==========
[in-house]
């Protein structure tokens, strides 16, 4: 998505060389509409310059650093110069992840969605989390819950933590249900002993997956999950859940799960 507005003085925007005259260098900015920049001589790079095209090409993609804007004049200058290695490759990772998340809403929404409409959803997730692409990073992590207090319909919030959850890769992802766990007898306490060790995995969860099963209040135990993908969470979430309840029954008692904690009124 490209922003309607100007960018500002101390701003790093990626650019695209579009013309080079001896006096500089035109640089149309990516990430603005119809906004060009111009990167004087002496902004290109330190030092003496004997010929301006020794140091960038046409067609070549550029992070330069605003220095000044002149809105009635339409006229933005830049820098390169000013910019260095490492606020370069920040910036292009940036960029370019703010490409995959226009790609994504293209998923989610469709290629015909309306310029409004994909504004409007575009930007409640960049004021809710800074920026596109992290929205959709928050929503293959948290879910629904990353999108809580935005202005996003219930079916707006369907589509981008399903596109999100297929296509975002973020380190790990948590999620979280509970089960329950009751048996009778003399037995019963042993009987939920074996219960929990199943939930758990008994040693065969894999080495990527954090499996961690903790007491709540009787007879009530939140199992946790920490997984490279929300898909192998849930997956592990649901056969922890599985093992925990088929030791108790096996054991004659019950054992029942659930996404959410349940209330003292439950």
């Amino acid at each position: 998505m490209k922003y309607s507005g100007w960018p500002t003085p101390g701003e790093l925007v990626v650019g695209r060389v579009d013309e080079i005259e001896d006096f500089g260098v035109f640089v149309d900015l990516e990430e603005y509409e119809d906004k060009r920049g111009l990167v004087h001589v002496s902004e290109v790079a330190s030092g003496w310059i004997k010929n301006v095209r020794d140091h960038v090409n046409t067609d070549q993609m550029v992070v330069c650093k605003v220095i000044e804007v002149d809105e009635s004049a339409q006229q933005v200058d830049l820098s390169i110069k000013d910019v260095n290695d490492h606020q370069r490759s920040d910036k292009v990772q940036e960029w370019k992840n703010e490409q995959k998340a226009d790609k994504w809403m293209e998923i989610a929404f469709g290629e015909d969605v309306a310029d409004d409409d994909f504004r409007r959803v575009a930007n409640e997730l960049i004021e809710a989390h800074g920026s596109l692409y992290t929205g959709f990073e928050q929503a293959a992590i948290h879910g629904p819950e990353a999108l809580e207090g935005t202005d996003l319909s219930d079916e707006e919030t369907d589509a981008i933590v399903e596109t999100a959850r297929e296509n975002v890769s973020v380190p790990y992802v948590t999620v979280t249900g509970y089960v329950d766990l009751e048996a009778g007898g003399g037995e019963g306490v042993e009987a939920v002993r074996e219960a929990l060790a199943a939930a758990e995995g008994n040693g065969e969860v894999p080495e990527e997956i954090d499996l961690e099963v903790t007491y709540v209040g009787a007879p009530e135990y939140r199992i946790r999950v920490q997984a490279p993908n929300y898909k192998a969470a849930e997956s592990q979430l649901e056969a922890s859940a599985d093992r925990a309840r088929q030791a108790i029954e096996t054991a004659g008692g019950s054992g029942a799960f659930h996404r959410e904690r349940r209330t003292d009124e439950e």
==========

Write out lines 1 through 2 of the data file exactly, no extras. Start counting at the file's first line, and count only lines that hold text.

[in-house]
């Protein structure tokens, strides 16, 4: 998505060389509409310059650093110069992840969605989390819950933590249900002993997956999950859940799960 507005003085925007005259260098900015920049001589790079095209090409993609804007004049200058290695490759990772998340809403929404409409959803997730692409990073992590207090319909919030959850890769992802766990007898306490060790995995969860099963209040135990993908969470979430309840029954008692904690009124 490209922003309607100007960018500002101390701003790093990626650019695209579009013309080079001896006096500089035109640089149309990516990430603005119809906004060009111009990167004087002496902004290109330190030092003496004997010929301006020794140091960038046409067609070549550029992070330069605003220095000044002149809105009635339409006229933005830049820098390169000013910019260095490492606020370069920040910036292009940036960029370019703010490409995959226009790609994504293209998923989610469709290629015909309306310029409004994909504004409007575009930007409640960049004021809710800074920026596109992290929205959709928050929503293959948290879910629904990353999108809580935005202005996003219930079916707006369907589509981008399903596109999100297929296509975002973020380190790990948590999620979280509970089960329950009751048996009778003399037995019963042993009987939920074996219960929990199943939930758990008994040693065969894999080495990527954090499996961690903790007491709540009787007879009530939140199992946790920490997984490279929300898909192998849930997956592990649901056969922890599985093992925990088929030791108790096996054991004659019950054992029942659930996404959410349940209330003292439950």